Iowa Alumni Magazine | February 2007 | Features

An Unnecessary Tragedy

By Carol Harker

The sun sets and millions of predators begin their hunt. Programmed to reproduce, these tiny animals—each about as big as an eyelash—need blood to feed their developing eggs. The blood they prefer is human.

It's easy to find. Any child playing outside, or even sleeping in an unprotected place, is easy prey. Adults, too, are convenient victims. Somehow, the insects can tell the difference between a cow and a man, between a goat and a little girl, and, given the choice, they'll dine on Homo sapiens first.

Although their attack isn't painful and the quantity of blood they require is small, many of these mosquitoes leave miniscule parasites within the people on whom they feed. And that's what causes illness and death for their victims.

Malaria is a scourge that has hounded man since the beginning of time. It was so bad in Rome in the 14th century that church policy prohibited pontiffs from the North from living at the Vatican; without the immunity that comes from repeated exposure to malaria-infected mosquitoes, clerics from cooler and drier climates were particularly vulnerable to "Roman fever."

Identified as the most deadly disease mankind has ever suffered and believed to have killed more people than all wars and other illnesses combined, malaria has not discriminated. Poets and presidents, emperors, commoners, painters; conquerors and kings, physicians, writers, and explorers—all have been sickened and many have died from malaria.

Until relatively recently, Americans knew well the torment of malaria. Presidents George Washington, James Monroe, Andrew Jackson, Abraham Lincoln, Ulysses S. Grant, James Garfield, Theodore Roosevelt, and John F. Kennedy endured bouts of illness from the disease. It was so prevalent in Washington, DC, in the 1880s that one scheme to control infection called for encircling the capital city in a wire net as tall as the Washington Monument.

Success in containing malaria began to be realized in much of the world in the 20th century. When more than 80 percent of people working to build the Panama Canal needed hospitalization to treat malaria in 1906, something had to be done or the project would surely fail. Project overseers responded with multifaceted plans to control infection.

Workers drained standing water, cut back brush and other foliage, and installed screens on dwellings. At a time without commercial insecticides, sanitation engineers concocted a larvacide of carbolic acid, resin, and caustic soda and spread it liberally to discourage mosquitoes. In addition, everyone working on the canal was given free access to quinine. By 1912, only 11 percent of canal workers required hospitalization for malaria.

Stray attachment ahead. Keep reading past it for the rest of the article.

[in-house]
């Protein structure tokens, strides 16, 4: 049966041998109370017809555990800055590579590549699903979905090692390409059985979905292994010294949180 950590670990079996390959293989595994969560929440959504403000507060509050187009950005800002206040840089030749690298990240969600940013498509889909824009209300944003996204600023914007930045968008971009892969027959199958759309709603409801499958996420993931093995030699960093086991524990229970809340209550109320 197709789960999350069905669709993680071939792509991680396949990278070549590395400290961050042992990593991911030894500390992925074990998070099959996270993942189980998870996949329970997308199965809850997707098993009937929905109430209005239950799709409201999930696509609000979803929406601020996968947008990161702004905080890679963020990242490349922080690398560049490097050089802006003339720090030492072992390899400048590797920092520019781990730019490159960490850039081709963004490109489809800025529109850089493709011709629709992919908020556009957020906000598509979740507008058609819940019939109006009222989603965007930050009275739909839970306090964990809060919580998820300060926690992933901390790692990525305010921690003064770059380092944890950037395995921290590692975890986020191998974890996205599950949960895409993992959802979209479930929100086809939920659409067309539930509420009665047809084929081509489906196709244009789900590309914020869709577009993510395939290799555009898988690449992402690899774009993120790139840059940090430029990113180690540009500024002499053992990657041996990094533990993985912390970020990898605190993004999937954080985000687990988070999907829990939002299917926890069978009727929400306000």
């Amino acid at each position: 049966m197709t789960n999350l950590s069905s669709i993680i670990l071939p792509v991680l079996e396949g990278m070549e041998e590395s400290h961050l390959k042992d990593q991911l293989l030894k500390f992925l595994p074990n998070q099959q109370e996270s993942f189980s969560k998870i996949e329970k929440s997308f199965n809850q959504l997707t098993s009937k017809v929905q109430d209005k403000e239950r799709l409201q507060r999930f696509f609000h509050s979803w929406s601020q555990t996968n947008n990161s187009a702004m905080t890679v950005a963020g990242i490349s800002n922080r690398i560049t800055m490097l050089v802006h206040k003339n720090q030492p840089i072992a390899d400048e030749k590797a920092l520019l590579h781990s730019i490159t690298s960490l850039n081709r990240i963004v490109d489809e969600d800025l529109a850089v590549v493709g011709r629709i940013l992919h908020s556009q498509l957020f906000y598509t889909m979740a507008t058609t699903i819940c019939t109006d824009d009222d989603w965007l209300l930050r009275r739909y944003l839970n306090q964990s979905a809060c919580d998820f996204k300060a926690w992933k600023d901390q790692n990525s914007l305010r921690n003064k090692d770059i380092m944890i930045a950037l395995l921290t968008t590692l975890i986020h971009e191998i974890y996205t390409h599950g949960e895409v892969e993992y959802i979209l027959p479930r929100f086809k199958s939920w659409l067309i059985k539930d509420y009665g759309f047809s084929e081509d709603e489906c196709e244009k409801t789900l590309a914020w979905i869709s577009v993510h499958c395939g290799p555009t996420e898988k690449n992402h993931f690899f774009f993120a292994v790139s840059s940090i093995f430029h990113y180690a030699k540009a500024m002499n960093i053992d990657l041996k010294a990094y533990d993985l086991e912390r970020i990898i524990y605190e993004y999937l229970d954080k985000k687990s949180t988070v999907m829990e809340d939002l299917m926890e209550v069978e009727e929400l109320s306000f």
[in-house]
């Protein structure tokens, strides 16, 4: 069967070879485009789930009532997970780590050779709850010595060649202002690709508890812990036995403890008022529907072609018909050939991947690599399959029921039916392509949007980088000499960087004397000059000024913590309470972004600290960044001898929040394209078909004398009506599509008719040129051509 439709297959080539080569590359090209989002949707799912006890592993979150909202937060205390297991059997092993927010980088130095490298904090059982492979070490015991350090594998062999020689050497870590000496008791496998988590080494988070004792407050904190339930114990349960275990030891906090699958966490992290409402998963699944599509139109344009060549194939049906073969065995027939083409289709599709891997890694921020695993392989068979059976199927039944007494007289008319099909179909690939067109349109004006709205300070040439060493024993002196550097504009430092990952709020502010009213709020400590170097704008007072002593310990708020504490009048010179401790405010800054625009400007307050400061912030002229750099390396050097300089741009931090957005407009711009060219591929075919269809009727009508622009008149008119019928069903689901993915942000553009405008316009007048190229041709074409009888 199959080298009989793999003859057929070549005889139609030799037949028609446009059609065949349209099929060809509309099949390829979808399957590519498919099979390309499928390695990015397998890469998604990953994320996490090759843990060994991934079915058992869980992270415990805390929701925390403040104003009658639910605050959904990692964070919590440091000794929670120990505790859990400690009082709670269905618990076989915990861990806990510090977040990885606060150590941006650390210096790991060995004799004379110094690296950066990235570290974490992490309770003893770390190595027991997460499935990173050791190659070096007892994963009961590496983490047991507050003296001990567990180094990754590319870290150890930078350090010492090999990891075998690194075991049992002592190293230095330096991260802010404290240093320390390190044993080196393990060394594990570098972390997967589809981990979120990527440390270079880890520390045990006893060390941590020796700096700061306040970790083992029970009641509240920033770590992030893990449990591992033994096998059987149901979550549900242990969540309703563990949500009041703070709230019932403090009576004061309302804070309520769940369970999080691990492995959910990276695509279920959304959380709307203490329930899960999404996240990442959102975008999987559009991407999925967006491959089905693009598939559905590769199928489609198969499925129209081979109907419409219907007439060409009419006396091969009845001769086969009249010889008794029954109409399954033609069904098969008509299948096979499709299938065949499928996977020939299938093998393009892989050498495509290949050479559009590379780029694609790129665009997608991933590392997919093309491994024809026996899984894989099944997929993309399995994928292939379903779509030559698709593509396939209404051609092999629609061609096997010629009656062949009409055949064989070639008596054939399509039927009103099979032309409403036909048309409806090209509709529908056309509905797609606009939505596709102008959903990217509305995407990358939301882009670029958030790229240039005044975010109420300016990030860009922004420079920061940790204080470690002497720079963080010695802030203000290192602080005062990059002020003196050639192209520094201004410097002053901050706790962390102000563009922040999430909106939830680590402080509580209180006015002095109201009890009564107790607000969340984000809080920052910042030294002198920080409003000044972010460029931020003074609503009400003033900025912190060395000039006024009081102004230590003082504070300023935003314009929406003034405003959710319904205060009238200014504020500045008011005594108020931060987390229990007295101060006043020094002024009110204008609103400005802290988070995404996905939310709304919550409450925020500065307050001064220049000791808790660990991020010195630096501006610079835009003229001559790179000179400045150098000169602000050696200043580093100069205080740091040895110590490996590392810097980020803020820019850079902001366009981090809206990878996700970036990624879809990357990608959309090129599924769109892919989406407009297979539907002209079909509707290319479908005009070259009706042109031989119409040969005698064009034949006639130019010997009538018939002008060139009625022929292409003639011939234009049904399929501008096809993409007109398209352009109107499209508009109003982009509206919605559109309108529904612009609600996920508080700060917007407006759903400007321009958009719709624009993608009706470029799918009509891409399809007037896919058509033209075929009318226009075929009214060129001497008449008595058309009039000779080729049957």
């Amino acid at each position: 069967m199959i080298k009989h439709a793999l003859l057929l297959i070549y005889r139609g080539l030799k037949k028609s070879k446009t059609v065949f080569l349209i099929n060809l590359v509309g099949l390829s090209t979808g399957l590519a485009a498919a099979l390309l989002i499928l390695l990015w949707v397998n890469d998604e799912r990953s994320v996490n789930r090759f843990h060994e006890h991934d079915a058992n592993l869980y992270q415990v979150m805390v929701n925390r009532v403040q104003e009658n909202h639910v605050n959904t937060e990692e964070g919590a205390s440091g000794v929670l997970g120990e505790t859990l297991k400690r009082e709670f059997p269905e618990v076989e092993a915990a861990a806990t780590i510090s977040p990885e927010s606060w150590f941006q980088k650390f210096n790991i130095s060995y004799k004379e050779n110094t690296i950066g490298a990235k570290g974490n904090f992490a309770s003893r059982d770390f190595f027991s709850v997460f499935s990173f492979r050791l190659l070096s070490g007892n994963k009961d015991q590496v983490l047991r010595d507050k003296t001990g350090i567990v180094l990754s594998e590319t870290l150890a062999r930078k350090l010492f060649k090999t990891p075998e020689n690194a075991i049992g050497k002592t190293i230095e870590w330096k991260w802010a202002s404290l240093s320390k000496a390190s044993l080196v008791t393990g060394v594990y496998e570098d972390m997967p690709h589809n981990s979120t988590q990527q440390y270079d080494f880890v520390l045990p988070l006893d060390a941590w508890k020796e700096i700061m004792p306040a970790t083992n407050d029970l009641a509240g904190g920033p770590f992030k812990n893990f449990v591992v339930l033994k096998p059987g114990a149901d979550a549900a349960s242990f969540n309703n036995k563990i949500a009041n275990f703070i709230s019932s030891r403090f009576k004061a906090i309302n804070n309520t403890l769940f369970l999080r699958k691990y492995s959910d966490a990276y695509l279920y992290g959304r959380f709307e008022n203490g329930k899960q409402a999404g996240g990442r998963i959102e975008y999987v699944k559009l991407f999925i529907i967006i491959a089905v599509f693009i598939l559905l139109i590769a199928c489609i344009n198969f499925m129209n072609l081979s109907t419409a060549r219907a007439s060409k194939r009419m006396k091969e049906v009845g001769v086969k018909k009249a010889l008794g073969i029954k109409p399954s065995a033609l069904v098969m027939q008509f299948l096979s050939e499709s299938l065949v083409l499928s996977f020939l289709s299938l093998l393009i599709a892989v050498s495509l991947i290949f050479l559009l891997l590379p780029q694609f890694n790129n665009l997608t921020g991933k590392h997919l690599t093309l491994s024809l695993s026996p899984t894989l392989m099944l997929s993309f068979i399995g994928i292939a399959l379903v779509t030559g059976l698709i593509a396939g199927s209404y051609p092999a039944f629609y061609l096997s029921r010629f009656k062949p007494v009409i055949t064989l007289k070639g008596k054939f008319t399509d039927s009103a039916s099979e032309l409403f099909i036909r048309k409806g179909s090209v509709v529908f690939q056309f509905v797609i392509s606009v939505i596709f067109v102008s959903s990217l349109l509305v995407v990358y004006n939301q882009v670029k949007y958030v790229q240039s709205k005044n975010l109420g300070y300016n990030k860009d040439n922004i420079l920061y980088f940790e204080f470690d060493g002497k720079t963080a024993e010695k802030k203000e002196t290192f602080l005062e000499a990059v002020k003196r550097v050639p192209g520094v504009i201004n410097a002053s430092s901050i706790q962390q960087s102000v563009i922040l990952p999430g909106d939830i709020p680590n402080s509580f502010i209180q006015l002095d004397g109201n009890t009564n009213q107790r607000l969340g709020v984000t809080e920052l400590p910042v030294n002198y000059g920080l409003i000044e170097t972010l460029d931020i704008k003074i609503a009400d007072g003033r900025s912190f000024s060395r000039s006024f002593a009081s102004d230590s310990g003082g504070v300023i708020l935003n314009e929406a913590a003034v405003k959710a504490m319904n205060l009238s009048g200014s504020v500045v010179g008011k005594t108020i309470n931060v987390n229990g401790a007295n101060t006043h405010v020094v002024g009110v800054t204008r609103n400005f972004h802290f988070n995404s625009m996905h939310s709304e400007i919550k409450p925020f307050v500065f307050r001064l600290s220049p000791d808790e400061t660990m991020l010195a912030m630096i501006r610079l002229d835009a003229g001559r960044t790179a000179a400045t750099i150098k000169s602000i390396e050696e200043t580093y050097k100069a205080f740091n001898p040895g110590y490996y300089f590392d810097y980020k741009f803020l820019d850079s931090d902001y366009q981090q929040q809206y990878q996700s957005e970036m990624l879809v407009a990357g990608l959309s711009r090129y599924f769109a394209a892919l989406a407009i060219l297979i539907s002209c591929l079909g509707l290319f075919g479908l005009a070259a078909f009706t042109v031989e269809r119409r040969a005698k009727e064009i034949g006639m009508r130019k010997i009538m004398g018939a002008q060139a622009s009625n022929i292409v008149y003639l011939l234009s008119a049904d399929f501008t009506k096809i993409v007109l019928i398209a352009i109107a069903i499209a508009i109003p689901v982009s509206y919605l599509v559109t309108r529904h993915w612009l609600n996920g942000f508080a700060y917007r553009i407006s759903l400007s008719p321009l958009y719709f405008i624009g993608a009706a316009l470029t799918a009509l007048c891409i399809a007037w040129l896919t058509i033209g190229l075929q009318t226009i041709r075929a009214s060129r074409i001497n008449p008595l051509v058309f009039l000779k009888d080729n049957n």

By mid-century, public health efforts in the U.S. eradicated malaria. In 1975, the World Health Organization (WHO) declared that Europe was also free of the disease. The West had conquered another illness, and most Westerners quickly lost their cultural memory of living and dying with malaria. By 2006, Americans questioned for a Gallup poll went so far as to identify malaria as the least serious disease in the world.

This village in northern Ghana is probably much like Ponyamayiri, where Suonguno lived.

Twilight falls over Ghana, alerting the mosquitoes that it's time to eat. Sniffing out their human prey, the insects alight on bare skin to sip a warm drink.

Little Suonguno was just over a year old when a malaria-infected mosquito tasted her blood in the rural village of Ponyamayiri, Ghana. Within two weeks, she was fussy and irritable, feeling sick. She vomited bile; her skin took on a yellow cast. She cried inconsolably. Convulsions wracked her small body. Too uncomfortable to eat, she began to dehydrate.

Suonguno's parents were frantic. They cradled and rocked her, singing to her and humming the hope that she would get better. She didn't. Her father carried her to a clinic in a neighboring district, where he learned she was dangerously anemic and in need of a blood transfusion.

Weakened by the parasites taking over her body, Suonguno's cries quieted. Her grandmother held her that night. In the morning, the little girl would be transported to the hospital in Wa, more than an hour away by car. As it happened, Suonguno never made the journey. She took her last breath in her grandmother's arms.